New community-based study links skin rashes to COVID-19
London, March 16, 2021 (AltAfrica)-A new community based studies has found unusual skin rashes as possible symptom reported by many COVID-19 patients
The study, published in the British Journal of Dermatology, analysed information provided by 336,847 individuals in the community who used the COVID Symptom Study app.
Skin rashes were more common in adults with a positive COVID-19 test result than in those who tested negative. Strikingly, among respondents of an online survey, 17% of SARS-CoV-2-positive cases reported skin rashes as the first presentation, and 21% as the only COVID-19 clinical sign.
Together with the British Association of Dermatologists, the study’s investigators compiled a catalog of images of the most common skin manifestations of COVID-19 from 400 individuals.
“Cutaneous manifestations of COVID-19 are sometimes the first or even the only sign of SARS-CoV-2 infection,” said senior author Mario Falchi, Ph.D., of King’s College London.
“Recognition of skin rashes as that early signs and symptoms of COVID-19 may enable identification of cases missed when relying only on the core symptoms, allowing preventive measures to be put in place to minimize further spreading of the infection.”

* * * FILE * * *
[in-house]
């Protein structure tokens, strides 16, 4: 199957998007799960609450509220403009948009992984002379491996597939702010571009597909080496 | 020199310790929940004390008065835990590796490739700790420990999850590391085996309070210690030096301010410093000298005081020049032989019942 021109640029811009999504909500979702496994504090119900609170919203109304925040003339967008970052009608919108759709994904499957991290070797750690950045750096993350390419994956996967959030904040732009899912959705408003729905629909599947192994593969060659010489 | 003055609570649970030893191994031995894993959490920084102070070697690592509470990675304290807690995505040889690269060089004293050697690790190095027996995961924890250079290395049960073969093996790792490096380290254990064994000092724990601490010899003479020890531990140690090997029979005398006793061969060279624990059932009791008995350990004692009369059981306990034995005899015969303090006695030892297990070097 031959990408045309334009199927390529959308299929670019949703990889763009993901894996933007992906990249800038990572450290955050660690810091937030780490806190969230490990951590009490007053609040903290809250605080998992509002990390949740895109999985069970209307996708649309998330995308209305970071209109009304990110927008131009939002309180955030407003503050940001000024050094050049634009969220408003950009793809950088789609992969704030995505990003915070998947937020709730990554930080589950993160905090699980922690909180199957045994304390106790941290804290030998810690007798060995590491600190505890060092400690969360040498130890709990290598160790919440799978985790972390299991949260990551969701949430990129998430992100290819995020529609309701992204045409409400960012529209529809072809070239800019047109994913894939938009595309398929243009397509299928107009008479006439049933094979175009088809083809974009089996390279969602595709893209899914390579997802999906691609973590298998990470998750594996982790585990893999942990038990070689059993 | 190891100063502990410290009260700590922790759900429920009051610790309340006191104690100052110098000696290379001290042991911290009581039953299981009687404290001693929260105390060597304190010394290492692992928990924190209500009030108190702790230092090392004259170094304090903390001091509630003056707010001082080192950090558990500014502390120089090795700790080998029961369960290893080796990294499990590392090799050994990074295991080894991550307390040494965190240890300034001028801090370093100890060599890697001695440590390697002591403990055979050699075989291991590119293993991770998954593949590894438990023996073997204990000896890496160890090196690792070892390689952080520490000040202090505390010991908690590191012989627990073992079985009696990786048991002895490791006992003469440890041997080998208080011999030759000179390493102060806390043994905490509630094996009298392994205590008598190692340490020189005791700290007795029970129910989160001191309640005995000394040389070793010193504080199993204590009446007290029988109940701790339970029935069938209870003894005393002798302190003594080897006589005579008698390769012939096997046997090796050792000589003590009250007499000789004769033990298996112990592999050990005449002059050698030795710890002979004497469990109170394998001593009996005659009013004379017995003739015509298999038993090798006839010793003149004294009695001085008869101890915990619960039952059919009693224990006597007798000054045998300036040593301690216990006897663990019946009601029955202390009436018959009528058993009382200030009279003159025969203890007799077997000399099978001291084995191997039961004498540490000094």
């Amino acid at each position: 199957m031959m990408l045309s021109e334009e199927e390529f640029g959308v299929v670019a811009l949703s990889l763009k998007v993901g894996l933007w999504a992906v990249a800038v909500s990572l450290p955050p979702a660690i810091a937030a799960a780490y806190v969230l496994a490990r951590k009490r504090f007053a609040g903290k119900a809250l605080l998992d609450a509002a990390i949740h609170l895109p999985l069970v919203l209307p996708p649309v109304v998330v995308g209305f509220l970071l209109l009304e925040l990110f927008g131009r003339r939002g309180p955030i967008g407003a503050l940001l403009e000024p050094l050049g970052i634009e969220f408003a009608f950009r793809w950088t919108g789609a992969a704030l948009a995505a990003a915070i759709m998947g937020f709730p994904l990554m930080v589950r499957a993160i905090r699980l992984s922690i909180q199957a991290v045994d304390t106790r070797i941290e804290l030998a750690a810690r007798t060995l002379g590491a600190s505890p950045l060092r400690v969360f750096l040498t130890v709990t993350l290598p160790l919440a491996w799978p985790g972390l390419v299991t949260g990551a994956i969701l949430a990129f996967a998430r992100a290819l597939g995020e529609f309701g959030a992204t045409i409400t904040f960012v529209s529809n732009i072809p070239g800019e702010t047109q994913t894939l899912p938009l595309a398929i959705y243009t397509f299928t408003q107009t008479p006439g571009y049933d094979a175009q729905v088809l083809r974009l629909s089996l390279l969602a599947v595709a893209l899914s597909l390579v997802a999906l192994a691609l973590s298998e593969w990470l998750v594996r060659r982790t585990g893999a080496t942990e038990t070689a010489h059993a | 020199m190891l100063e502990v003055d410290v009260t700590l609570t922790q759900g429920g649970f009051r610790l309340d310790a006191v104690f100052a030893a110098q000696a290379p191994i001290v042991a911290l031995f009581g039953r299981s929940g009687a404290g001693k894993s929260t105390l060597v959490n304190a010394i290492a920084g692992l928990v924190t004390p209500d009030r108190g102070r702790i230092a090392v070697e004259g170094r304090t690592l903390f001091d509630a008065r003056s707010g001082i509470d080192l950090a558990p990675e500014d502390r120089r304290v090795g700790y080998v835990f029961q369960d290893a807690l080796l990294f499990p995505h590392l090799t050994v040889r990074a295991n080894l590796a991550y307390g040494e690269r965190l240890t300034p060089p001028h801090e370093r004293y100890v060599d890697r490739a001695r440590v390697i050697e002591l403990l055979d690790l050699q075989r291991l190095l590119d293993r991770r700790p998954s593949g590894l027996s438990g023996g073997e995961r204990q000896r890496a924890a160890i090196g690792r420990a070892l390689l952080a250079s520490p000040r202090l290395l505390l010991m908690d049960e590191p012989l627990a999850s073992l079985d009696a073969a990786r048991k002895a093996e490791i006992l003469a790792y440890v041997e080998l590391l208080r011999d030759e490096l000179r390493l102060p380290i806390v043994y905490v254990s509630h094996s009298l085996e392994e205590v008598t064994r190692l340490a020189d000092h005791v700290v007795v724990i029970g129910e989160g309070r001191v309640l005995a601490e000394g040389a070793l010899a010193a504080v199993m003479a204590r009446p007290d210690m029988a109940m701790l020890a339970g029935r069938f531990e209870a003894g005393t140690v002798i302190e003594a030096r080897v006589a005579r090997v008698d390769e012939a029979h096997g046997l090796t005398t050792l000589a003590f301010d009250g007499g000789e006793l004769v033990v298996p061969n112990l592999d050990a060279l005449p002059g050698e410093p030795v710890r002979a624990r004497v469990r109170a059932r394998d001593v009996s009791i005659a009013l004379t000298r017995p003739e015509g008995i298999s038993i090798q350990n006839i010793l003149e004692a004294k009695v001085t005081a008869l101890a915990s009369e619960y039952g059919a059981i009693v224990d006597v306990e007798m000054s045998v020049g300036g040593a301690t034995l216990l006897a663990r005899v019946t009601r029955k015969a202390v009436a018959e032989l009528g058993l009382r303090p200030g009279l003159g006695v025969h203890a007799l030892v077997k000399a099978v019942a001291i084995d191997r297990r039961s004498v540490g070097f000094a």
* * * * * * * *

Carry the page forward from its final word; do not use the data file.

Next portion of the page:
Meanwhile, regular booster vaccines against the novel coronavirus will be needed because of mutations that make it more transmissible and better able to evade human immunity, the head of Britain’s effort to sequence the virus’s genomes told Reuters.
The novel coronavirus, which has killed 2.65 million people globally since it emerged in China in late 2019, mutates around once every two weeks, slower than influenza or HIV, but enough to require tweaks to vaccines.
Sharon Peacock, who heads COVID-19 Genomics UK (COG-UK) which has sequenced nearly half of all the novel coronavirus genomes so far mapped globally, said international cooperation was needed in the “cat and mouse” battle with the virus.
“We have to appreciate that we were always going to have to have booster doses; immunity to coronavirus doesn’t last forever,” Peacock told Reuters at the non-profit Wellcome Sanger Institute’s 55-acre campus outside Cambridge.
“We already are tweaking the vaccines to deal with what the virus is doing in terms of evolution – so there are variants arising that have a combination of increased transmissibility and an ability to partially evade our immune response,” she said
Peacock said she was confident regular booster shots – such as for influenza – would be needed to deal with future variants but that the speed of vaccine innovation meant those shots could be developed at pace and rolled out to the population